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Mortgage Servicing

91 Pages Posted: 18 Dec 2010 Last revised: 20 Jan 2011

Adam J. Levitin

Georgetown University Law Center

Tara Twomey

National Consumer Law Center; National Consumer Bankruptcy Rights Center

Date Written: December 15, 2010

Abstract

This Article argues that a principal-agent problem plays a critical role in the current foreclosure crisis.

A traditional mortgage lender decides whether to foreclose or restructure a defaulted loan based on its evaluation of the comparative net present value of those options. Most residential mortgage loans, however, are securitized. Securitized mortgage loans are managed by third-party mortgage servicers as agents for mortgage-backed securities (“MBS”) investors.

Servicers’ compensation structures create a principal-agent conflict between them and MBS investors. Servicers have no stake in the performance of mortgage loans, so they do not share investors’ interest in maximizing the net present value of the loan. Instead, servicers’ decision of whether to foreclose or modify a loan is based on their own cost and income structure, which is skewed toward foreclosure. The costs of this principal-agent conflict are thus externalized directly on homeowners and indirectly on communities and the housing market as a whole.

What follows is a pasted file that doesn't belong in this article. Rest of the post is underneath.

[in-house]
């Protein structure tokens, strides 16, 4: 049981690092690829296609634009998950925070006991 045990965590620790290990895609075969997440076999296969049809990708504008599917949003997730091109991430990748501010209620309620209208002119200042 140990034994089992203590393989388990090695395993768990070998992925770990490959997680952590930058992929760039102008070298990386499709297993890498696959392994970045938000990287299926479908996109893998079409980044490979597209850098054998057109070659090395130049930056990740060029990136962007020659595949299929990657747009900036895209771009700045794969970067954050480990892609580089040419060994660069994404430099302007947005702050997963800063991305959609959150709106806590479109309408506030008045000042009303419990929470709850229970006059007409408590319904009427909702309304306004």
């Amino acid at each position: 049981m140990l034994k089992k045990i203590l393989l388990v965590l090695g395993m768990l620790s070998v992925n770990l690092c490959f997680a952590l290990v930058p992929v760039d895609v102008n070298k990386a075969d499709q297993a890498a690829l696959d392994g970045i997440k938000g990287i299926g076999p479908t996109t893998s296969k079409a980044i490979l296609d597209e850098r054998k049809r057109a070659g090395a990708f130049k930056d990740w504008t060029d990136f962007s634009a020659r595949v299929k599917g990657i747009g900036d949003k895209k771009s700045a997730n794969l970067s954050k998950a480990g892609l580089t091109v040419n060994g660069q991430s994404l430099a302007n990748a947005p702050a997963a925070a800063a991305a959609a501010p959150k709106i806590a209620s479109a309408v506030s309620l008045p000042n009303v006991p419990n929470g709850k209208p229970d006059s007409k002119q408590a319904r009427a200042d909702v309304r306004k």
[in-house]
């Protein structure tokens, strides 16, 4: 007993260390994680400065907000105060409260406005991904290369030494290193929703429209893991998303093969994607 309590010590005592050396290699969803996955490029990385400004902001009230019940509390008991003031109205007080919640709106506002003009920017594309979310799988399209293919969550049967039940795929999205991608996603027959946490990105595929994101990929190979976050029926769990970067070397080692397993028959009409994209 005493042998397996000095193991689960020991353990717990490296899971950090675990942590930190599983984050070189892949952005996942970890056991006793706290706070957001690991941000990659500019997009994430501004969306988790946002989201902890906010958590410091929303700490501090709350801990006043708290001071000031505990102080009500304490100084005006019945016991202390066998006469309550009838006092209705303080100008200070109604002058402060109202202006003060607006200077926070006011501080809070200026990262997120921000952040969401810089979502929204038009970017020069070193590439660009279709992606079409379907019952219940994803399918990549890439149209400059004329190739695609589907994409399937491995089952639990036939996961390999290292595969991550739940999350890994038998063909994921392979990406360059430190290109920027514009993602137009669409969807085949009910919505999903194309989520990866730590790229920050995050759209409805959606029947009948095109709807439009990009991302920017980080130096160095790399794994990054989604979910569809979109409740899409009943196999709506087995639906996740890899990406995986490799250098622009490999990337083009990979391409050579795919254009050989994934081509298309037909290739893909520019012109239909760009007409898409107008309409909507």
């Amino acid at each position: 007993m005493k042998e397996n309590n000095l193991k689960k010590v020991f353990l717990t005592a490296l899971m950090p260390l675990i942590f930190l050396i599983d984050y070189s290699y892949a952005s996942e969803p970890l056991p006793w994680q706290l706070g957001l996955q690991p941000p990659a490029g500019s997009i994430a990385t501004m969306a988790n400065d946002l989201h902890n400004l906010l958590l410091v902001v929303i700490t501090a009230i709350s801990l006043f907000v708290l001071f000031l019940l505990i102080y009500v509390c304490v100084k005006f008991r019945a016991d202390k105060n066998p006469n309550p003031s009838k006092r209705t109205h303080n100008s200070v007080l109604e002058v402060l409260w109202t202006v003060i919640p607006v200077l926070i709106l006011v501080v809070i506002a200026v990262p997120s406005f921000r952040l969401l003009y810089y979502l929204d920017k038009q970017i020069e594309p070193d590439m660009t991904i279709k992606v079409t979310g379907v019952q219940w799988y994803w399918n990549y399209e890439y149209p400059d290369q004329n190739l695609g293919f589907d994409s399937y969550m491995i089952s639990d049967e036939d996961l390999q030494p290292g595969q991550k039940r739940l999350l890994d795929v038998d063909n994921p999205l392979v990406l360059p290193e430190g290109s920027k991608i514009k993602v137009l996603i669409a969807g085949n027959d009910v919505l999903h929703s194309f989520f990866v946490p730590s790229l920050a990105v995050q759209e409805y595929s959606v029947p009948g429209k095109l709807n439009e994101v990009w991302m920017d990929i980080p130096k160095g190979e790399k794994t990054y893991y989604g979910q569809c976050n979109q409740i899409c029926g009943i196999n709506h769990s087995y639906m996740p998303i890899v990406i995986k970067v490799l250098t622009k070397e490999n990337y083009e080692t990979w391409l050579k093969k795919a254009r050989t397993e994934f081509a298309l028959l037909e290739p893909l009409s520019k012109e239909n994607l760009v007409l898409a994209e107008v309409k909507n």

This Article reviews the economics and regulation of servicing and lays out the principal-agent problem. It explains why the Home Affordable Modification Program (“HAMP”) has been unable to adequately address servicer incentive problems and suggests possible solutions, drawing on devices used in other securitization servicing markets. Correcting the principal-agent problem in mortgage servicing is critical for mitigating the negative social externalities from uneconomic foreclosures and ensuring greater protection for investors and homeowners.

Keywords: Mortgage, Servicing, MBS, RMBS, CMBS, Servicer, Foreclosure, Loss Mitigation

Suggested Citation

Levitin, Adam J. and Twomey, Tara, Mortgage Servicing (December 15, 2010). Yale Journal on Regulation, Vol. 28, No. 1, 2011; Georgetown Public Law Research Paper No. 11-09; Georgetown Law and Economics Research Paper No. 11-01. Available at SSRN: https://ssrn.com/abstract=1324023

Adam J. Levitin (Contact Author)

Georgetown University Law Center ( email )

600 New Jersey Avenue, NW
Washington, DC 20001
United States

Tara Twomey

National Consumer Bankruptcy Rights Center ( email )

1501 The Alameda
San Jose, CA 95126
United States

National Consumer Law Center ( email )

7 Winthrop Square
Boston, MA 02110
United States

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